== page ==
This book made me angry. Not because it was a bad book (it's not) but because it paints such a vivid picture of an organization full of hubris and lacking ethics that I noticed I was tensing as I read certain passages, envisioning myself on the receiving end of the lies and employee disrespect.
(SPOILER) However, the one point that made me more sad than anything else was that George Shultz never believed his own grandson, even when evidence against Theranos was piling up. Why? Was it greed at the money his stock was worth? Was it know-it-all arrogance? Was it a form of infatuation with a young, attractive CEO? Shultz is almost 98. I hope he gains the good sense to make amends with his grandson while he still can.
I gave this book 4 instead of 5 stars because I felt it may have been a little too one-sided. There is a vivid one-sided picture painted of an essentially evil company led by two executives lacking any ethics or empathy. It also paints most of the employee whistle blowers as highly ethical and being patient-centric at the cost of self. Is all this true? Maybe, but it seems to paint a very one-sided picture In my experience life is never that cut-and-dry. I would have like a little more understanding of the gray areas that I believe must have existed.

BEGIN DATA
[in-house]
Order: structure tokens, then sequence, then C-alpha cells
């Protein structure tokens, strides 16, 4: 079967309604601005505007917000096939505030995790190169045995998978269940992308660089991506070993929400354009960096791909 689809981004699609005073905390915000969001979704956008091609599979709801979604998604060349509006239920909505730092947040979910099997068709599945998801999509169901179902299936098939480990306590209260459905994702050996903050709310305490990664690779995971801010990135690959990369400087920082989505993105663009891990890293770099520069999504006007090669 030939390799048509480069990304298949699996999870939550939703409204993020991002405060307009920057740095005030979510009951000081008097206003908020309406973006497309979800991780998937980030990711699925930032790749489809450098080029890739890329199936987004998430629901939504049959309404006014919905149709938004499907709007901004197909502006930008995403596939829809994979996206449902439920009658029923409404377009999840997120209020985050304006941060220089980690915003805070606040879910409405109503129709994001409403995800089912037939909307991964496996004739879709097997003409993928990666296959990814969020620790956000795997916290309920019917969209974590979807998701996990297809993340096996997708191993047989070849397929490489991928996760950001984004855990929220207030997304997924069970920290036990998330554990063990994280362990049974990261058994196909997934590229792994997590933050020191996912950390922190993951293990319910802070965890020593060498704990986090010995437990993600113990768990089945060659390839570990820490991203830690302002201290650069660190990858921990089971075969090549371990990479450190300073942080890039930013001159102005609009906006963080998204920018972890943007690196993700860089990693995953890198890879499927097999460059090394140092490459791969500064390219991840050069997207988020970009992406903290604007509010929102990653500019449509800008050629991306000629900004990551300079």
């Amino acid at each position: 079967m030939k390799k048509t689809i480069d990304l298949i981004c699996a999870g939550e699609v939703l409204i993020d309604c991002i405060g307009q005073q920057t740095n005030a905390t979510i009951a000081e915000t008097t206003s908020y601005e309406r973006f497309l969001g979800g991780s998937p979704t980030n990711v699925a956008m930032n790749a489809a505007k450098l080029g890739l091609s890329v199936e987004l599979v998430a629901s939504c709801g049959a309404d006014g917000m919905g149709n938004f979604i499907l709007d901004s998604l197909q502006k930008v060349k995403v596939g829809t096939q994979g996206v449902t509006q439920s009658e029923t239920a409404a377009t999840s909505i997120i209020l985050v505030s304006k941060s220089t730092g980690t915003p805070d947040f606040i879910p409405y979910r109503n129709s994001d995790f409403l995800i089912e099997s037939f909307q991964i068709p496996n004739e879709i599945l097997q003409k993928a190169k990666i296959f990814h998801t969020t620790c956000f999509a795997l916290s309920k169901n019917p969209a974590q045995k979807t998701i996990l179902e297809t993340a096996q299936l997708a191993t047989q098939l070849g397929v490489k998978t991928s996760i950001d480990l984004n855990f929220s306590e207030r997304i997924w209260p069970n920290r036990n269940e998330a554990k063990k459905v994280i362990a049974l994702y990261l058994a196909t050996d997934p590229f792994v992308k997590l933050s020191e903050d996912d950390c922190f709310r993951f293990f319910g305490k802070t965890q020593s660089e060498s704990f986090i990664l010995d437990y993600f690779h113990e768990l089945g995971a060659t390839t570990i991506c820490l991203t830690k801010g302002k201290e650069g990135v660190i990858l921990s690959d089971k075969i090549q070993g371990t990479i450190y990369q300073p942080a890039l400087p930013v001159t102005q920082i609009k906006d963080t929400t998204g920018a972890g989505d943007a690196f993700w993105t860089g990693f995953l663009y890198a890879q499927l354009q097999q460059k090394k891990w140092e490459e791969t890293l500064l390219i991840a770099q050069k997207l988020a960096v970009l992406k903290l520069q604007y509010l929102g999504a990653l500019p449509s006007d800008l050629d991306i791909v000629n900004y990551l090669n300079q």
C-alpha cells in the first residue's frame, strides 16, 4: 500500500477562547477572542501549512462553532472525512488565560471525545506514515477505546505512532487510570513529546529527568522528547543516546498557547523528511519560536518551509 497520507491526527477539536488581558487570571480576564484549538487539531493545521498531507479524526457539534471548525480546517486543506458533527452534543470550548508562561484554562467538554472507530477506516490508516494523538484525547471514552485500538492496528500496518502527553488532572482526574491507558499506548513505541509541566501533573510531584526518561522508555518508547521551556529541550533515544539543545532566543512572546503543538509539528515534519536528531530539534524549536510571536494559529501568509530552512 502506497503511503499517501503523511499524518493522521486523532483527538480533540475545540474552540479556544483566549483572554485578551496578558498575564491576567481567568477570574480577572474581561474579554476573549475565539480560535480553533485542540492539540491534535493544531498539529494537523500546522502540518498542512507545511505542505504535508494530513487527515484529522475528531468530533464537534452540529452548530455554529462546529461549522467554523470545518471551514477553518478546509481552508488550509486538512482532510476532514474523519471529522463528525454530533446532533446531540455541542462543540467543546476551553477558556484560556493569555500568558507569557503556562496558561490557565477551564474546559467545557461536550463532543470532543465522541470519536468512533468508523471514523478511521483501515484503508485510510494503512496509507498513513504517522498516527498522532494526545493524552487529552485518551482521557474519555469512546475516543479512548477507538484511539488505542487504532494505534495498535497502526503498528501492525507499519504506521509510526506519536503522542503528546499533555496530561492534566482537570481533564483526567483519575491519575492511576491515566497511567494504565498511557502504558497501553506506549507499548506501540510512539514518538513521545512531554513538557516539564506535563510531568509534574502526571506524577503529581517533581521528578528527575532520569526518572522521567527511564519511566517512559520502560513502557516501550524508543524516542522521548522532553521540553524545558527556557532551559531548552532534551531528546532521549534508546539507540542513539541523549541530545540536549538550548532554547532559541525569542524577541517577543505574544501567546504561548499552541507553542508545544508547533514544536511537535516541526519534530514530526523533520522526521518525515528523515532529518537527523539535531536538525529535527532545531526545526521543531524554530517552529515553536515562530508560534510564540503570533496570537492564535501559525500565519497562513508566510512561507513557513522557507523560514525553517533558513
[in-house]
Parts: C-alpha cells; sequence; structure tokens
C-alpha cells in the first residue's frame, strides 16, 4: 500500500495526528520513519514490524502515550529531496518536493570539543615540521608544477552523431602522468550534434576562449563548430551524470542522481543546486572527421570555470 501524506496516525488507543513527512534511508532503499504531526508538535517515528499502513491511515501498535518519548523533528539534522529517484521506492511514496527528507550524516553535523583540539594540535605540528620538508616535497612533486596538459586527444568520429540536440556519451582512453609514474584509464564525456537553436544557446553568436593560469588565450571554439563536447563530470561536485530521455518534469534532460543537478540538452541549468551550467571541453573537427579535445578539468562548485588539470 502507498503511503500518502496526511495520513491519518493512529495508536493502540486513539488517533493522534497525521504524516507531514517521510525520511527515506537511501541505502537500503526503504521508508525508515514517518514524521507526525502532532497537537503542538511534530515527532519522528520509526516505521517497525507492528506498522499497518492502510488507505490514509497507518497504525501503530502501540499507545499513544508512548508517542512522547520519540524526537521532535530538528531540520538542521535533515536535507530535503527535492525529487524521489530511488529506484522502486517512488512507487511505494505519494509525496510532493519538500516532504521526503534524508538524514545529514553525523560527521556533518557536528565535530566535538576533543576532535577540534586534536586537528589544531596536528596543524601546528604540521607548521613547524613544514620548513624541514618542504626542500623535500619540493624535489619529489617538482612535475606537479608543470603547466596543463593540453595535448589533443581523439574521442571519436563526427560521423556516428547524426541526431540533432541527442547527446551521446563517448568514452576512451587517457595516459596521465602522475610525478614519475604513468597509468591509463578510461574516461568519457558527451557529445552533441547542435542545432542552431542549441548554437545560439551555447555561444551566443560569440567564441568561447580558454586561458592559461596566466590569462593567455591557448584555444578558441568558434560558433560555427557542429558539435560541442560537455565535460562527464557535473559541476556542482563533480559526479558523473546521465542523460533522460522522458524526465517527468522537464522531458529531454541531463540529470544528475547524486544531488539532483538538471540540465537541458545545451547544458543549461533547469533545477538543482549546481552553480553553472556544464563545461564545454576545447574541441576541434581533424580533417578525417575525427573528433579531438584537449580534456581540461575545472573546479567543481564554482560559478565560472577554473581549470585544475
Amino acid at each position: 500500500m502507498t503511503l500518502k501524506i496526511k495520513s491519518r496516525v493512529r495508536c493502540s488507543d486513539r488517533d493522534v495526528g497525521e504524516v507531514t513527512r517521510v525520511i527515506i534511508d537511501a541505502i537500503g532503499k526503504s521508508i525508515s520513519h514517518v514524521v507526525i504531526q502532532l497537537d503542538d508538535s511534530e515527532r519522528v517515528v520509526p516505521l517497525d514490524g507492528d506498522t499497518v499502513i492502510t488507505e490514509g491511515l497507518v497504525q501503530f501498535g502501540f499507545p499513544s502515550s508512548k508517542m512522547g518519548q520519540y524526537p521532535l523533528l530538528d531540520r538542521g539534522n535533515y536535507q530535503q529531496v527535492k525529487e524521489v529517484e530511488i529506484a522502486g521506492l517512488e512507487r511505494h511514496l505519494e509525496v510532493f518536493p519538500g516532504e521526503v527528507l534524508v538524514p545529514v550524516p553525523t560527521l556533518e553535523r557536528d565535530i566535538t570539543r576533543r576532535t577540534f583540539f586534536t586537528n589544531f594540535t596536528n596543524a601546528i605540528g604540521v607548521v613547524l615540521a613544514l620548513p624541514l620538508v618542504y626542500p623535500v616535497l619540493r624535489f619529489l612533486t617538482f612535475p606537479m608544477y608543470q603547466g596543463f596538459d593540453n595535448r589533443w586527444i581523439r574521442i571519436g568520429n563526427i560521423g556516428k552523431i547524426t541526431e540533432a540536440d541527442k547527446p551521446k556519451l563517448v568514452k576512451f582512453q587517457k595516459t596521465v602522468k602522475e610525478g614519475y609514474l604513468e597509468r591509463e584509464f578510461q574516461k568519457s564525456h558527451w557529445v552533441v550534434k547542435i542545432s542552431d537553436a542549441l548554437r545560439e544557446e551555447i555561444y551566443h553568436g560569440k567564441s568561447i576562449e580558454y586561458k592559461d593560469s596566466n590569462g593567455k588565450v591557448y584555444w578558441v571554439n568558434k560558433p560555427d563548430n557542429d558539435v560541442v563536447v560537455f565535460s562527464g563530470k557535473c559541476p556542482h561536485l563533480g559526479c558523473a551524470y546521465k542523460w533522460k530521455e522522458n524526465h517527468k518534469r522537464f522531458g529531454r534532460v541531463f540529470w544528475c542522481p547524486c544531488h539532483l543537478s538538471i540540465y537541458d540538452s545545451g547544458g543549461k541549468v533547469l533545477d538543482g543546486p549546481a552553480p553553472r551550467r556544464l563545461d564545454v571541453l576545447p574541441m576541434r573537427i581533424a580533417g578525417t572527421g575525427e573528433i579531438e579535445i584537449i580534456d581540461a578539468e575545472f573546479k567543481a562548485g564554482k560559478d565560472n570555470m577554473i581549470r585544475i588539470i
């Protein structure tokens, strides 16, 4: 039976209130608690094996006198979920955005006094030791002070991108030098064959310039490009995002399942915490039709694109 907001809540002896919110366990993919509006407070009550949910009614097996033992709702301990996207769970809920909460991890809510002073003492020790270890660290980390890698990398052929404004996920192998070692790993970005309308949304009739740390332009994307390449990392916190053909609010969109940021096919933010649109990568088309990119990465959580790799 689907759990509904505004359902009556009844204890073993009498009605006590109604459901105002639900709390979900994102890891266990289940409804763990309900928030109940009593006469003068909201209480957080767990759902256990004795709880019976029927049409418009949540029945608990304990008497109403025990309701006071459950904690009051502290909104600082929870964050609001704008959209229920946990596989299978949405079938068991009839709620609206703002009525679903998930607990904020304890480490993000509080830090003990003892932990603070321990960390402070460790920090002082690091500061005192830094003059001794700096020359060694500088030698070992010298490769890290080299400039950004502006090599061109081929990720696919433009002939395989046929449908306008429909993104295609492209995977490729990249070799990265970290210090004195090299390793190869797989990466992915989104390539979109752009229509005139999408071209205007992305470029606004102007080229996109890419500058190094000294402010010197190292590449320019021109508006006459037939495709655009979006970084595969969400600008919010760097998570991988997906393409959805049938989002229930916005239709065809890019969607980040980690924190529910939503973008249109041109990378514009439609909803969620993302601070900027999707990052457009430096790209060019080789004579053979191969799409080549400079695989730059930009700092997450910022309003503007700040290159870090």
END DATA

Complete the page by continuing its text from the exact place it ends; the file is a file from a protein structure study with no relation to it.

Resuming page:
Read this book! It is a great narrative of a modern tech startup that is given great press for little-to-no reason with respect to product delivery and of the high-powered individuals who were smitten with the company and its leader while ignoring any data-based analysis that should have been a preliminary part of any investment.